In recent years, climate change and environmentalism have grown in popularity among Generation Z. While some feel discouraged and anxious about the future of the planet, others have taken it upon themselves to be the change. Many see trying to be environmentally conscious as a daunting task, as changing your habits to be more eco-friendly […]
In recent years, climate change and environmentalism have grown in popularity among Generation Z. While some feel discouraged and anxious about the future of the planet, others have taken it upon themselves to be the change. Many see trying to be environmentally conscious as a daunting task, as changing your habits to be more eco-friendly takes a lot of research and hard work. However, the Christian Brothers Environmental Club wants to tell you changing your ways is really not as difficult as it appears. Whether your journey to saving the environment has just begun or you have been drinking out of metal straws long before the VSCO girls made it cool, follow their advice to help make it easy to have green thumb.
Ms. Kelly Safford, the club’s moderator, has been noticing an influx of young people who are passionate about environmental issues, and she wants to advise them to remain positive, “Don’t feel completely hopeless — we can do a lot of little things to help, and at some point, we are going to have to,” she says.
The first tip that the club’s Vice President Sydney Schumaker (’22) shared is to always keep yourself informed.
“Being aware is an important thing, just knowing how much you’re doing and kind of avoiding the small things that can easily be changed” she states. Because researching is probably the last thing any student wants to do on top of their schoolwork, the Environmental Club plans to help solve this issue by sharing and making information about environmental topics easily accessible for the CB community.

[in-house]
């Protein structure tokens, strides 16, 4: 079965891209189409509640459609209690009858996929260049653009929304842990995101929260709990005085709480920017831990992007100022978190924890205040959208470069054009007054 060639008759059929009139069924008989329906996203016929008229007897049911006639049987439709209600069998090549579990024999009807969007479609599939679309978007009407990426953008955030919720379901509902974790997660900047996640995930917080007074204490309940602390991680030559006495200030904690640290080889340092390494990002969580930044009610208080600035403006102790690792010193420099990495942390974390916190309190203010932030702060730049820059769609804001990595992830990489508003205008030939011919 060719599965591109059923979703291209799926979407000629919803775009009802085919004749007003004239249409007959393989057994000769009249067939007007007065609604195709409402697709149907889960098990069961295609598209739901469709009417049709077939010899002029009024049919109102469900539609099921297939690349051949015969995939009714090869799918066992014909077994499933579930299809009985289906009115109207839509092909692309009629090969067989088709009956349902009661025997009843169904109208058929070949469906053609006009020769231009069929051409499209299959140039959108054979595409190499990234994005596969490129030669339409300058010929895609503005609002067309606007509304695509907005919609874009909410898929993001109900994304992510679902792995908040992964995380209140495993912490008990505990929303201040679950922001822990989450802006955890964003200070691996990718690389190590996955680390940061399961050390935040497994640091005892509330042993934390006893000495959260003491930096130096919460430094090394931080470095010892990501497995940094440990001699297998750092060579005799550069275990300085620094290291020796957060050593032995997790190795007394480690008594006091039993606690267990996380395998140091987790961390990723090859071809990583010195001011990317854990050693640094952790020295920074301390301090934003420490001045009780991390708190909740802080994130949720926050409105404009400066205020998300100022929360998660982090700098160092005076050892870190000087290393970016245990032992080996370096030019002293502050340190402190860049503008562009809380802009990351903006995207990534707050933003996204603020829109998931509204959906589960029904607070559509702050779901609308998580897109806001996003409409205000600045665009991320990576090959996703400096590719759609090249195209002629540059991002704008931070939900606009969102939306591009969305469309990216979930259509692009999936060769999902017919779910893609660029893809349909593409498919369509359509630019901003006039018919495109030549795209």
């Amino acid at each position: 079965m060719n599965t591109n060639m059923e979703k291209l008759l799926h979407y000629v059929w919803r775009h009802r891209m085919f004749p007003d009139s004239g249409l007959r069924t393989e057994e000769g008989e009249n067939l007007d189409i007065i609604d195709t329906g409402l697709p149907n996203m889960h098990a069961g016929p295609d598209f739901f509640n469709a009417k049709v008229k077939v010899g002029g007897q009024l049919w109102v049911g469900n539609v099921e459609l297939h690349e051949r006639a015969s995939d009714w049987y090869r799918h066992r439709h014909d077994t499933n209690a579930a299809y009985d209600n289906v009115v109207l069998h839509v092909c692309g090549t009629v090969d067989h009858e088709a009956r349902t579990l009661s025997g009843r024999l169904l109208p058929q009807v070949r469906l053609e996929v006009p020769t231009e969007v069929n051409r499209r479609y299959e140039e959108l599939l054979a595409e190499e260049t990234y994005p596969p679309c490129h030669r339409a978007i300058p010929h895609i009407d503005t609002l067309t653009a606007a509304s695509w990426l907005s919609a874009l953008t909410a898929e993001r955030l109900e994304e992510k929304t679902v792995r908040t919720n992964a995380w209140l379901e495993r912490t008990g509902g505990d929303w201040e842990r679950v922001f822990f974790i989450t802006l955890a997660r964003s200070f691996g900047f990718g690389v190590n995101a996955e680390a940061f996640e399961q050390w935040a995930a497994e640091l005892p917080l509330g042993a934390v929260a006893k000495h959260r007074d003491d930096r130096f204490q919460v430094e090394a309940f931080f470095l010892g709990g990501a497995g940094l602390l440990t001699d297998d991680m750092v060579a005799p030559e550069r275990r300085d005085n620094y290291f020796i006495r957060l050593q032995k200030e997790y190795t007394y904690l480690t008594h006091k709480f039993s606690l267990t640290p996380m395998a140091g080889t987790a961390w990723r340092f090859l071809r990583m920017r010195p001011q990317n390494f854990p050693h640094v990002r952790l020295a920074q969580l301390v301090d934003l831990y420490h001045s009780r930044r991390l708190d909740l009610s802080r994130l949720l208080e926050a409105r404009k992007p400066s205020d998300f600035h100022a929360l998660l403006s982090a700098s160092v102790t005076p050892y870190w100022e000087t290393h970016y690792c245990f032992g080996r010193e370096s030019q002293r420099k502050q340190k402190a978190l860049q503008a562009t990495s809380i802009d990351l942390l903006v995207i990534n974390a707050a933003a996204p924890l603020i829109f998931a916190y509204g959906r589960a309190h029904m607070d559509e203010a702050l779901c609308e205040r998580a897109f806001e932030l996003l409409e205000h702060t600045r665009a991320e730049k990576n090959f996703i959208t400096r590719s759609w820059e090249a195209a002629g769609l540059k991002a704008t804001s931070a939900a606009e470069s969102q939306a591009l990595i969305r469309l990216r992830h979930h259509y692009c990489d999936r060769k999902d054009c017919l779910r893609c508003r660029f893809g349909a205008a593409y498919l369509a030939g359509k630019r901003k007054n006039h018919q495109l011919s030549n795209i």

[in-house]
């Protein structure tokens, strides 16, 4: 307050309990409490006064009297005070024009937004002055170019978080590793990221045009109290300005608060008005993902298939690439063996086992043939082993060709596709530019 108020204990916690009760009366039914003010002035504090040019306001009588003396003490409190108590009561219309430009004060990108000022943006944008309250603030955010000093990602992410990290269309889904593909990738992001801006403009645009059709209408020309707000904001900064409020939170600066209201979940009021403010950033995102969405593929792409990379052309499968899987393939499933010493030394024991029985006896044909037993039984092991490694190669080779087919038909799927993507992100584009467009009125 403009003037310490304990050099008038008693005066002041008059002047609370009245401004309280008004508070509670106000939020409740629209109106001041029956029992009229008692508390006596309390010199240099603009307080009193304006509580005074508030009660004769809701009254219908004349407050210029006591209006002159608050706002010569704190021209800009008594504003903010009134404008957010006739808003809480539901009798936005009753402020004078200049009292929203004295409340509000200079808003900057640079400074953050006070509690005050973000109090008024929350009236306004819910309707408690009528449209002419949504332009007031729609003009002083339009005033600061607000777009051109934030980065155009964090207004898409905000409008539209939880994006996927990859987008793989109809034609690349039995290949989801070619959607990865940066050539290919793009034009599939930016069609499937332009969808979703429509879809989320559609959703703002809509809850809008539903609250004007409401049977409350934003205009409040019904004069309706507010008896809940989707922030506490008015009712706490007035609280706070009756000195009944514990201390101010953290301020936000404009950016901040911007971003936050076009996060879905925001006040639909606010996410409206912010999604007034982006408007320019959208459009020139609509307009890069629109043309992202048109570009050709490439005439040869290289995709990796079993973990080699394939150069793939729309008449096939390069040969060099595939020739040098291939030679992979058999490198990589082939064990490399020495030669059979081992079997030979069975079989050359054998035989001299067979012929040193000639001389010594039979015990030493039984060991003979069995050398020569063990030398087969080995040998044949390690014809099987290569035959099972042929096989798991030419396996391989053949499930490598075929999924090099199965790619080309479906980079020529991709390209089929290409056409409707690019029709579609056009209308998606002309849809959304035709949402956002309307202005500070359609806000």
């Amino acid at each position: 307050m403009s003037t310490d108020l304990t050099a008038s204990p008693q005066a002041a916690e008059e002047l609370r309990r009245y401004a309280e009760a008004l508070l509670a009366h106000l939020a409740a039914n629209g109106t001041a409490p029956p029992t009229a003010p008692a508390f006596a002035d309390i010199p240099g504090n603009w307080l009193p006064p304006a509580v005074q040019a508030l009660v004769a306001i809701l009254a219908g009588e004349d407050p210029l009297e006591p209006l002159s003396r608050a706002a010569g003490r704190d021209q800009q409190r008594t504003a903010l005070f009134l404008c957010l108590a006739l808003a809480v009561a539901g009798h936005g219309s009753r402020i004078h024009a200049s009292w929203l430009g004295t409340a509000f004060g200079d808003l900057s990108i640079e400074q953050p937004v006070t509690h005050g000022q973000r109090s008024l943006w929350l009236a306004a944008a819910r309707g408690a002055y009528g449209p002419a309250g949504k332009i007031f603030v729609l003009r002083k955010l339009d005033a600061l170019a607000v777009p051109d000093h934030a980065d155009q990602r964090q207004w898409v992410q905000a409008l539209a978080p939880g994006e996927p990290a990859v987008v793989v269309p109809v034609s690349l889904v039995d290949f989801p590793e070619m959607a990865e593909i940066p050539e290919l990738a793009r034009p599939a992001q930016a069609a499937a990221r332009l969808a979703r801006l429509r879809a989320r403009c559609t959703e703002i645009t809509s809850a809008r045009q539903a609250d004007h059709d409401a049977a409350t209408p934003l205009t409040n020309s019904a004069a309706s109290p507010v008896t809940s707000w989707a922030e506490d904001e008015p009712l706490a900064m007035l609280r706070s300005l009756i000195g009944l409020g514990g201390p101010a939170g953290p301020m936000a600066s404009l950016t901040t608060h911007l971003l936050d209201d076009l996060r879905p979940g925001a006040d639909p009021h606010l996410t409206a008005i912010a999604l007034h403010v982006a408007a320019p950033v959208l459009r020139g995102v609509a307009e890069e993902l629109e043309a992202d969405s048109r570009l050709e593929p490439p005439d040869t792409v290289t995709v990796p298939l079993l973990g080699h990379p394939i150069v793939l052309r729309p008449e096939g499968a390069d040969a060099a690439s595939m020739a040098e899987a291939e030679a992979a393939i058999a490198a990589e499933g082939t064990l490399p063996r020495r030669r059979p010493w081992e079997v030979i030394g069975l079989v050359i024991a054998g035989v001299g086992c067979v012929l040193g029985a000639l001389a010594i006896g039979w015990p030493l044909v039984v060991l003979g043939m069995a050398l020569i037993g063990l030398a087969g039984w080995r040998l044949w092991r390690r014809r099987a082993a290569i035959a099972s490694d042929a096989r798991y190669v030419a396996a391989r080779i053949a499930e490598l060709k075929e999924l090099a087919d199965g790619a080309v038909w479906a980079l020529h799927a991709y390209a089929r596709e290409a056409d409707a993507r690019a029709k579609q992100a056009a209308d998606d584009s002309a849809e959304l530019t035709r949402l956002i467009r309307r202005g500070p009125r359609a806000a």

There is a common misconception that in order to live an environmentally friendly life, one must change a lot of their habits and lose out on some of the more desirable aspects of their everyday lives.
“People need to realize we can still do so much of what we do in an environmentally friendly way,” Ms. Safford says. “Many people think it’s this major drastic change, and it’s not.”
The club’s President Dylan Julia Cooper (’21) also has an abundance of tips for easy changes anyone can make in their life. “It sounds so cliche. but reduce, reuse, recycle. Look at what you’re consuming. You will realize you really don’t have to consume all of those things.”
Dylan explains that one of the best ways to reduce your plastic intake is to use bar shampoo, bar conditioner, and bar soap because the packaging has significantly less plastic. Similarly, she recommends considering buying food in bulk opposed to single packages because there is less packaging.
One of the easiest ways to be more environmentally conscious though is to use recycled paper for your schoolwork.
“At CB we use MLA format, which means you only use one side of the paper. Whenever you print out an essay for peer editing or after you get your essay graded and handed back, you can use the other side of the paper for homework” Dylan shares.
Another tip for students is to take notes on your iPad or consider investing in a reusable notebook, such as a Rocketbook that allows you to take notes “on paper”, scan the QR code to save your notes to a device, and then wash away the ink with water.